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Judge postpones John Ford trial to next year

Judge postpones John Ford trial to next year
By ERIK SCHELZIG
Associated Press Writer
NASHVILLE (AP) — A federal judge on Friday agreed to postpone the latest trial of former state Sen. John Ford until March to give his defense more time to pore over thousands of documents.
Ford is accused of taking $800,000 in consultant payments from private contractors with TennCare while using his position as a state senator to promote those contractors’ interests.
The Memphis Democrat’s attorney, Isaiah Gant, said he did not have enough time to review thousands of pages of legislative history in time for the trial that had been scheduled to begin early next month.
U.S. District Todd J. Campbell agreed to set the new trial for March 4, with the understanding that Ford’s attorney won’t ask for another extension unless some “extraordinary circumstances” arise.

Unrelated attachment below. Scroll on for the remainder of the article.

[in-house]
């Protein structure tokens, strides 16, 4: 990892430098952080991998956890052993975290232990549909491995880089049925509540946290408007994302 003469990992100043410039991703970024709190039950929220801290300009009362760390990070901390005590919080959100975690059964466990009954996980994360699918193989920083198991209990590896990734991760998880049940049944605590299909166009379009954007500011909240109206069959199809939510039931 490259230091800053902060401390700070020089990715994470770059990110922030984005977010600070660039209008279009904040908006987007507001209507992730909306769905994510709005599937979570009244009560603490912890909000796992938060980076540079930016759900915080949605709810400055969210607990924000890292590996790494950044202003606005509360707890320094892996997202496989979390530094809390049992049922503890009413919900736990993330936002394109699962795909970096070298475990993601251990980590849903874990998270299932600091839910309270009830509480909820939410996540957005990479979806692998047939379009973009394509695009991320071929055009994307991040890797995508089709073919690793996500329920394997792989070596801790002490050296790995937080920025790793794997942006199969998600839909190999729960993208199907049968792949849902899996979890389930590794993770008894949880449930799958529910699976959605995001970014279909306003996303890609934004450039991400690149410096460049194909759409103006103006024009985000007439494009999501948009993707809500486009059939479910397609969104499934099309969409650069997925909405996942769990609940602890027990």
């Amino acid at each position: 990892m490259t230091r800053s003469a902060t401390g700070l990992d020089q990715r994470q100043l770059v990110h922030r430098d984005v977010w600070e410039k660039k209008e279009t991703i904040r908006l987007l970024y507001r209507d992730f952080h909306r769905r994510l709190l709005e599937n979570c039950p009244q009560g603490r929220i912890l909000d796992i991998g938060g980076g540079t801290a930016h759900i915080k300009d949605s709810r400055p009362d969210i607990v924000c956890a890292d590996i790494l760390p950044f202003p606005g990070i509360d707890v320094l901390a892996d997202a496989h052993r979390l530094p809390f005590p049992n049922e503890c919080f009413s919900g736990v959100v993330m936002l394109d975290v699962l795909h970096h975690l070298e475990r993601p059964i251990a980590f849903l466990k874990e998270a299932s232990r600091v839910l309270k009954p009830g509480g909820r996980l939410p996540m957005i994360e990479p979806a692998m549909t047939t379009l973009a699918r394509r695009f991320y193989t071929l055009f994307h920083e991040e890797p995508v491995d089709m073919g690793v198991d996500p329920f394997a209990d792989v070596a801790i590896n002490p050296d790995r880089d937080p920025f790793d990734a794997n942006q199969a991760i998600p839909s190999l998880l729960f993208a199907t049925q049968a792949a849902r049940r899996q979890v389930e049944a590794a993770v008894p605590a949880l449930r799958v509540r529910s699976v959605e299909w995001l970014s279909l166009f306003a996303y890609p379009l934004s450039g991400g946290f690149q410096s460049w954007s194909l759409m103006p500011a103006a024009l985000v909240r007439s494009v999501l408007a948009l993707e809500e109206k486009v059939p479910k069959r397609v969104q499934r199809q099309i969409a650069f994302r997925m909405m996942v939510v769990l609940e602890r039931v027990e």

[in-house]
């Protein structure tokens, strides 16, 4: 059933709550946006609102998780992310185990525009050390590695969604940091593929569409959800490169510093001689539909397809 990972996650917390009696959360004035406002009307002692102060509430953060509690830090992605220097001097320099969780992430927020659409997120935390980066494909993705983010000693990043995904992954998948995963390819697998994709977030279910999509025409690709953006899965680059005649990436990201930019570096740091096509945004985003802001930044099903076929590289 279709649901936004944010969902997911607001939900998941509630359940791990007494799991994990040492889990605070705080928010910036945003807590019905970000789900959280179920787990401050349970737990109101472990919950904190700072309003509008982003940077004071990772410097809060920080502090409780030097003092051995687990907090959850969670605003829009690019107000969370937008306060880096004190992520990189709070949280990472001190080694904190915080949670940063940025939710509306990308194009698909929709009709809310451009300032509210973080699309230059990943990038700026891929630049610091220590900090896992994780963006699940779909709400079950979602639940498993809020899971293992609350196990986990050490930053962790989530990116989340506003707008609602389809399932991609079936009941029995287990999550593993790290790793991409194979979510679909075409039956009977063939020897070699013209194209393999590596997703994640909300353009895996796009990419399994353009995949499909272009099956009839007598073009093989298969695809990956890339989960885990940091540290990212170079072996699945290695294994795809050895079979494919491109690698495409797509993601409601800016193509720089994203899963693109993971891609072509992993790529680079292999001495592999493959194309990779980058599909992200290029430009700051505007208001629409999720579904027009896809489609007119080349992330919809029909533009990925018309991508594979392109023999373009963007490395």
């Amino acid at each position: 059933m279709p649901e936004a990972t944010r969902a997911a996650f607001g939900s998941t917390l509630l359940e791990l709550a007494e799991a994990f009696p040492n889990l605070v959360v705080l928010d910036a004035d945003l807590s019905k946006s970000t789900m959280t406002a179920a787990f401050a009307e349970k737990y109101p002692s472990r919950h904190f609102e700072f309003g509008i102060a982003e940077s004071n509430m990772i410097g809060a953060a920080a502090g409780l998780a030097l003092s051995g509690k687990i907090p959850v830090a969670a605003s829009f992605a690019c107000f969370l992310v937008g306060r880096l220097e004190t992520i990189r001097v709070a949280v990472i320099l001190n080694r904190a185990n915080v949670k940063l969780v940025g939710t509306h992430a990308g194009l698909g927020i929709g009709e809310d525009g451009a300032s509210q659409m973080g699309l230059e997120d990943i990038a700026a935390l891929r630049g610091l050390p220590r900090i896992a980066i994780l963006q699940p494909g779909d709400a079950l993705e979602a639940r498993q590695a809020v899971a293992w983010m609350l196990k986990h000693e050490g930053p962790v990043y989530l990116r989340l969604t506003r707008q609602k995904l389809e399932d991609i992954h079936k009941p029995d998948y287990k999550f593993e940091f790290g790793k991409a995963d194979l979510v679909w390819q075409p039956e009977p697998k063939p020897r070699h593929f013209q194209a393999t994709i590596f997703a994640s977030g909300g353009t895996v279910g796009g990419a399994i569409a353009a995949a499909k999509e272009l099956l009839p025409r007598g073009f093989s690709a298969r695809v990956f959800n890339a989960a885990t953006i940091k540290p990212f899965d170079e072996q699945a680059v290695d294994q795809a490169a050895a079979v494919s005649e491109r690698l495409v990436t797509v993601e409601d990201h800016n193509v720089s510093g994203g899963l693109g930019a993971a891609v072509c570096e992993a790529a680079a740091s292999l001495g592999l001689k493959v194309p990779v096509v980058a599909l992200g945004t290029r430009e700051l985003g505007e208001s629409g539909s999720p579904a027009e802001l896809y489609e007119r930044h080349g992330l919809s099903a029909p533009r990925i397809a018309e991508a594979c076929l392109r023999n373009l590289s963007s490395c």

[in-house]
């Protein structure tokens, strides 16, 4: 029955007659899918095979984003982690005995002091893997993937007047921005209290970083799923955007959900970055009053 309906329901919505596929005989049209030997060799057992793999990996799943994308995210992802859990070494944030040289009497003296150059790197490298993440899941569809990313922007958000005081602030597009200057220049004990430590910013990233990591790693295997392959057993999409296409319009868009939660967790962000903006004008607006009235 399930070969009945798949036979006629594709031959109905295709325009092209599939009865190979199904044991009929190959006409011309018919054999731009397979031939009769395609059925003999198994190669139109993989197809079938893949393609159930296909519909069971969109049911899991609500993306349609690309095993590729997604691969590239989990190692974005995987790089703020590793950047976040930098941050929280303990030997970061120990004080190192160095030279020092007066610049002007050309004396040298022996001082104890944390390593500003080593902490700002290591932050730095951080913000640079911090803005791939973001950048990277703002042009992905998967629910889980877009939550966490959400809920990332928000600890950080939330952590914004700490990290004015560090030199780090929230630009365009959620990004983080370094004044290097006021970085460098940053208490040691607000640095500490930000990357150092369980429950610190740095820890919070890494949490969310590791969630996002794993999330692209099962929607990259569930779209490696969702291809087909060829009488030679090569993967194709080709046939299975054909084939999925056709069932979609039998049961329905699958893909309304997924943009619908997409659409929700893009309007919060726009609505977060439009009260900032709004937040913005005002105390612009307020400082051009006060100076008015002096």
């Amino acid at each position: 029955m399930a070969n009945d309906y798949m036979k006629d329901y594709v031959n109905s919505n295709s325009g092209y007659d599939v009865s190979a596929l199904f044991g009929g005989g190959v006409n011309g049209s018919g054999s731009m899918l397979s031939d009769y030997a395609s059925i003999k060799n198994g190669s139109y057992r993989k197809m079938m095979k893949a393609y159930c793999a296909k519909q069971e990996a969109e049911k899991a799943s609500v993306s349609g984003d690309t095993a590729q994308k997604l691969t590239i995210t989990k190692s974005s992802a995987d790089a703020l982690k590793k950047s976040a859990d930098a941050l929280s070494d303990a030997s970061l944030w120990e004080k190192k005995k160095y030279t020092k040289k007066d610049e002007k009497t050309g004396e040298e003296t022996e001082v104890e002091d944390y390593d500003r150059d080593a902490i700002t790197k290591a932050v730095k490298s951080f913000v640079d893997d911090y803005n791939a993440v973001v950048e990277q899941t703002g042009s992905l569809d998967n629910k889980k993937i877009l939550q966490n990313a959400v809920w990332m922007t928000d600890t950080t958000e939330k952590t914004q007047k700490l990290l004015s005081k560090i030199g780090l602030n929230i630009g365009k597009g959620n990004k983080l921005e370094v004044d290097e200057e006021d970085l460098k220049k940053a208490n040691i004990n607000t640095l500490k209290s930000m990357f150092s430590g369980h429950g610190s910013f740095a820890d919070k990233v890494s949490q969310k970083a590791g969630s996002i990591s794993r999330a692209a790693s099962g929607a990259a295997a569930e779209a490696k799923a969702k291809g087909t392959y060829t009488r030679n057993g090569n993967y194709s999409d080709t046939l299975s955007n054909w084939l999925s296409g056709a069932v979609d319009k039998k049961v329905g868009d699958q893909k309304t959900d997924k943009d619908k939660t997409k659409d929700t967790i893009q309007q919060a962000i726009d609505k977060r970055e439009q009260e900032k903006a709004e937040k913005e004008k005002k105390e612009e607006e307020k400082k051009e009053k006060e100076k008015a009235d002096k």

Federal prosecutors, who did not oppose the motion to delay, said they expect their part of the trial will take up to two weeks.
Campbell noted that Ford is scheduled to report to prison in Texas in December on his conviction in a separate case, which could make logistics for the current trial more difficult.
“It wouldn’t be the first defendant who was incarcerated during trial, so I don’t mean to blow it out of proportion,” Campbell said.
Gant said he has not yet decided whether to ask a federal judge in Memphis to postpone the start of Ford’s 5 1/2-year prison sentence.
Ford, who declined to comment to reporters after Friday’s hearing, was convicted in April of taking $55,000 in bribes during the Tennessee Waltz investigation.
Gant showed the judge six bankers boxes full of documents provided to him by the prosecution and said they did not include at least 3,600 more pages of electronic records he hadn’t yet printed out.
“There are a great deal of material that covers hearings of legislative issues that have nothing to do with this case,” Gant said.
Sifting through the paperwork to find transcripts and documents relevant to building a defense is “the largest hurdle” for preparing for trial, he said.
Published in The Messenger 10.22.07

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